Born into a noble family, he studied law and met Voltaire in Berlin in 1750 and was taken on as his secretary in April 1752. When Voltaire left the service of Frederick the Great Collini accompanied him, and was confined with him and Madame Denis on Frederick's orders for three weeks in Frankfurt. In 1755 the young Jean-Louis Wagnière was made his assistant, and just over a year later, took Collini's place when he was dismissed from Voltaire's service for insulting Madame Denis.
He then entered the service of Charles Theodore, Elector of Bavaria as his private secretary and historiographer. In 1763 he became a member of the Palatine Academy of Sciences and director of the Mannheim Cabinet of Natural History. In 1764 he was the first person to describe the pterosaur that Georges Cuvier went on the identify, seventeen years later, as a flying reptile.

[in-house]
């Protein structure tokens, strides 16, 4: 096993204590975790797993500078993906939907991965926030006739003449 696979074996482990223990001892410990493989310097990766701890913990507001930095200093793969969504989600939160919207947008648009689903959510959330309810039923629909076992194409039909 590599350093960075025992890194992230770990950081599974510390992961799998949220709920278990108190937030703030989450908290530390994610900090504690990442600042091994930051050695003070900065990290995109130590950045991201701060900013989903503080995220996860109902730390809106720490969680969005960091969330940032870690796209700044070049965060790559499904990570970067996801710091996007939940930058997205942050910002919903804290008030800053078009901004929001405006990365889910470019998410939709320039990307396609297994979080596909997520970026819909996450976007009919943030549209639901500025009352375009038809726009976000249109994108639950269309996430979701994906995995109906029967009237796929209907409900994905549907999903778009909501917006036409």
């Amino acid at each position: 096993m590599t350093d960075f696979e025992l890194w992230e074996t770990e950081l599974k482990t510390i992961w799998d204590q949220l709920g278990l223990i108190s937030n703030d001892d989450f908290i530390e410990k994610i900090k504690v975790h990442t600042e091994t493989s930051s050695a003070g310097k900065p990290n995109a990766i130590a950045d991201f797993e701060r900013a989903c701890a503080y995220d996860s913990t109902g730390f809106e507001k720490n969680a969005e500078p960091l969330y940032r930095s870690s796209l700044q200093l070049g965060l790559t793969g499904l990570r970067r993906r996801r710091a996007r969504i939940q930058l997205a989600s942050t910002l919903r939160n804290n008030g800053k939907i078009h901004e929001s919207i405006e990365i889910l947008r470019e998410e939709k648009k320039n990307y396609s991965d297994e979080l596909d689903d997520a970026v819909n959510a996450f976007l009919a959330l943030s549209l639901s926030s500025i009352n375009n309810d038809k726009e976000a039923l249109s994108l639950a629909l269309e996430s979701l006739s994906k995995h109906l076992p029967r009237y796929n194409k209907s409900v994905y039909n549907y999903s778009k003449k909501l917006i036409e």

In his later years, he denounced the fanaticism of the French revolutionary wars and in 1799 he defended the collections in his cabinet from destruction, and managed to have them transferred, four years later, to Munich.
A street in Mannheim is named after him, as is the Collini-Center development in the city.
- Mon séjour auprès de Voltaire (My stay with Voltaire)
- Lettres sur les Allemands (Letters on the Germans)
- Ian Davidson, Voltaire – A Life, Profile Books 2010 p.258
- Ian Davidson, Voltaire – A Life, Profile Books 2010 p.266
- Ian Davidson, Voltaire – A Life, Profile Books 2010 p.272